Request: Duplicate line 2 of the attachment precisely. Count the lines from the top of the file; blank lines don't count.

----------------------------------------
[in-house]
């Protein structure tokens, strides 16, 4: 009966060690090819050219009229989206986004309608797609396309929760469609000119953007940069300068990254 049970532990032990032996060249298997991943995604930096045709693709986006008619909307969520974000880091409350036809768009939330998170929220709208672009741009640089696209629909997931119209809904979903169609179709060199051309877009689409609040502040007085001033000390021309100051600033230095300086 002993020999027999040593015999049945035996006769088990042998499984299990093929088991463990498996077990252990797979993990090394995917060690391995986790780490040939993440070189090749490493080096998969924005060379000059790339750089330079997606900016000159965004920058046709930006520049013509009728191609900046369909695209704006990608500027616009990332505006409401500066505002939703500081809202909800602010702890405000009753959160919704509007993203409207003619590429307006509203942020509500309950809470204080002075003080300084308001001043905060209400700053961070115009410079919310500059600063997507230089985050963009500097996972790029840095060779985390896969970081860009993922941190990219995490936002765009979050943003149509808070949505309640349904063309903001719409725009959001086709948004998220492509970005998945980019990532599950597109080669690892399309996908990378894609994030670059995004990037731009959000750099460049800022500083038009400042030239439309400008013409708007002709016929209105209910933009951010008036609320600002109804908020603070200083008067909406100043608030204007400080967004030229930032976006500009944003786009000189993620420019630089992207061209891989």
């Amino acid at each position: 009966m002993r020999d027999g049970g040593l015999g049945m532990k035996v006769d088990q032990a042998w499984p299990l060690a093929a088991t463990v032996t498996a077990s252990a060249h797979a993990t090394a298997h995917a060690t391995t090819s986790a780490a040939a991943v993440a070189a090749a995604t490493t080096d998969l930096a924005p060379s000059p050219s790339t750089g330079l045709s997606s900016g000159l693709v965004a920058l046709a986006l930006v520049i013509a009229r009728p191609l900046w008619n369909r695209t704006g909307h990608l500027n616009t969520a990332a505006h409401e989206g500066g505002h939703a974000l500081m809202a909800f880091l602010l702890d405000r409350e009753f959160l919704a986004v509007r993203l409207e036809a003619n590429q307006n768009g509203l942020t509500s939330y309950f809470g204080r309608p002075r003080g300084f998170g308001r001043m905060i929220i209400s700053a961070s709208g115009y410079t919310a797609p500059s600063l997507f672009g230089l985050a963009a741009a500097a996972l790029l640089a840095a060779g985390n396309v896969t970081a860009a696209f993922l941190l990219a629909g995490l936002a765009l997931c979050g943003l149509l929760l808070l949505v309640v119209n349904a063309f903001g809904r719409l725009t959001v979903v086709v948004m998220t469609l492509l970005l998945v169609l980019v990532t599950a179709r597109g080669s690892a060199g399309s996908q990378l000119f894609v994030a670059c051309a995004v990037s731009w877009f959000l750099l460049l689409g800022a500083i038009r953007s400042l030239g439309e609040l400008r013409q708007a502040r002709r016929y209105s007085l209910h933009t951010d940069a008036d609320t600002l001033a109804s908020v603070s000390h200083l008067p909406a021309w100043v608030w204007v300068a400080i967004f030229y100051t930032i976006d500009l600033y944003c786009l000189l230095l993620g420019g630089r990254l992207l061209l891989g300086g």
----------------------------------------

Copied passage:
């Protein structure tokens, strides 16, 4: 009966060690090819050219009229989206986004309608797609396309929760469609000119953007940069300068990254 049970532990032990032996060249298997991943995604930096045709693709986006008619909307969520974000880091409350036809768009939330998170929220709208672009741009640089696209629909997931119209809904979903169609179709060199051309877009689409609040502040007085001033000390021309100051600033230095300086 002993020999027999040593015999049945035996006769088990042998499984299990093929088991463990498996077990252990797979993990090394995917060690391995986790780490040939993440070189090749490493080096998969924005060379000059790339750089330079997606900016000159965004920058046709930006520049013509009728191609900046369909695209704006990608500027616009990332505006409401500066505002939703500081809202909800602010702890405000009753959160919704509007993203409207003619590429307006509203942020509500309950809470204080002075003080300084308001001043905060209400700053961070115009410079919310500059600063997507230089985050963009500097996972790029840095060779985390896969970081860009993922941190990219995490936002765009979050943003149509808070949505309640349904063309903001719409725009959001086709948004998220492509970005998945980019990532599950597109080669690892399309996908990378894609994030670059995004990037731009959000750099460049800022500083038009400042030239439309400008013409708007002709016929209105209910933009951010008036609320600002109804908020603070200083008067909406100043608030204007400080967004030229930032976006500009944003786009000189993620420019630089992207061209891989």